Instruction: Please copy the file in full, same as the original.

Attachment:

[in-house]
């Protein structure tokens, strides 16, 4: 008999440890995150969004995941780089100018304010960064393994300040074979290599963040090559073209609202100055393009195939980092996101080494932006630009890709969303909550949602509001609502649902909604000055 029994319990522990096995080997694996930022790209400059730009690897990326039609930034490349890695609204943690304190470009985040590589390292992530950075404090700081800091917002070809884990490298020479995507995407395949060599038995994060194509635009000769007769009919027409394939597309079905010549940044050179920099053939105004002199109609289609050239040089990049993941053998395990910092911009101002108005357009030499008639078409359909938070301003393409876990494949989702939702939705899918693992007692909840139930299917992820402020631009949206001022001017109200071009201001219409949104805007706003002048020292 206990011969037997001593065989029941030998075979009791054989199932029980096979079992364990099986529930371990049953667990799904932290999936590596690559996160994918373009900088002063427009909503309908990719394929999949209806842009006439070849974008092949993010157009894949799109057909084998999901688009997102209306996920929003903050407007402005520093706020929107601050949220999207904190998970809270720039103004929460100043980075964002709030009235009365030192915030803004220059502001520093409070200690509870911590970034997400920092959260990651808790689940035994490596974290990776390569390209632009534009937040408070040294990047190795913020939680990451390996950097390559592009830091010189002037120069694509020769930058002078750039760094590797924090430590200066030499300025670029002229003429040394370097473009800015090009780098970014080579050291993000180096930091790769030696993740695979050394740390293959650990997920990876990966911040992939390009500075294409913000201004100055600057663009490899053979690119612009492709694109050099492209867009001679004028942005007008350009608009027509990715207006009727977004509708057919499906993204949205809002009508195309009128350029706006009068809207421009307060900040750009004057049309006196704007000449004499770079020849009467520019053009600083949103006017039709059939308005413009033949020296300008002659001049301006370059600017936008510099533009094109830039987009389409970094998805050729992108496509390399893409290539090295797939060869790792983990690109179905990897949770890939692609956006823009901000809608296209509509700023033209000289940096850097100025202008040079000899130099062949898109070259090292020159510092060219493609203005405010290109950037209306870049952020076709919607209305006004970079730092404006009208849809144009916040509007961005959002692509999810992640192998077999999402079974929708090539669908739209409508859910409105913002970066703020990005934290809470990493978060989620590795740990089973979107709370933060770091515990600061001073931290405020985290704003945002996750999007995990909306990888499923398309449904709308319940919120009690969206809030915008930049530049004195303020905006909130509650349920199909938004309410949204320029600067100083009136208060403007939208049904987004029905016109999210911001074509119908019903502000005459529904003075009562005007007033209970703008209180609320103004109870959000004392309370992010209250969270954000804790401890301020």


[in-house]
């Protein structure tokens, strides 16, 4: 008999440890995150969004995941780089100018304010960064393994300040074979290599963040090559073209609202100055393009195939980092996101080494932006630009890709969303909550949602509001609502649902909604000055 029994319990522990096995080997694996930022790209400059730009690897990326039609930034490349890695609204943690304190470009985040590589390292992530950075404090700081800091917002070809884990490298020479995507995407395949060599038995994060194509635009000769007769009919027409394939597309079905010549940044050179920099053939105004002199109609289609050239040089990049993941053998395990910092911009101002108005357009030499008639078409359909938070301003393409876990494949989702939702939705899918693992007692909840139930299917992820402020631009949206001022001017109200071009201001219409949104805007706003002048020292 206990011969037997001593065989029941030998075979009791054989199932029980096979079992364990099986529930371990049953667990799904932290999936590596690559996160994918373009900088002063427009909503309908990719394929999949209806842009006439070849974008092949993010157009894949799109057909084998999901688009997102209306996920929003903050407007402005520093706020929107601050949220999207904190998970809270720039103004929460100043980075964002709030009235009365030192915030803004220059502001520093409070200690509870911590970034997400920092959260990651808790689940035994490596974290990776390569390209632009534009937040408070040294990047190795913020939680990451390996950097390559592009830091010189002037120069694509020769930058002078750039760094590797924090430590200066030499300025670029002229003429040394370097473009800015090009780098970014080579050291993000180096930091790769030696993740695979050394740390293959650990997920990876990966911040992939390009500075294409913000201004100055600057663009490899053979690119612009492709694109050099492209867009001679004028942005007008350009608009027509990715207006009727977004509708057919499906993204949205809002009508195309009128350029706006009068809207421009307060900040750009004057049309006196704007000449004499770079020849009467520019053009600083949103006017039709059939308005413009033949020296300008002659001049301006370059600017936008510099533009094109830039987009389409970094998805050729992108496509390399893409290539090295797939060869790792983990690109179905990897949770890939692609956006823009901000809608296209509509700023033209000289940096850097100025202008040079000899130099062949898109070259090292020159510092060219493609203005405010290109950037209306870049952020076709919607209305006004970079730092404006009208849809144009916040509007961005959002692509999810992640192998077999999402079974929708090539669908739209409508859910409105913002970066703020990005934290809470990493978060989620590795740990089973979107709370933060770091515990600061001073931290405020985290704003945002996750999007995990909306990888499923398309449904709308319940919120009690969206809030915008930049530049004195303020905006909130509650349920199909938004309410949204320029600067100083009136208060403007939208049904987004029905016109999210911001074509119908019903502000005459529904003075009562005007007033209970703008209180609320103004109870959000004392309370992010209250969270954000804790401890301020």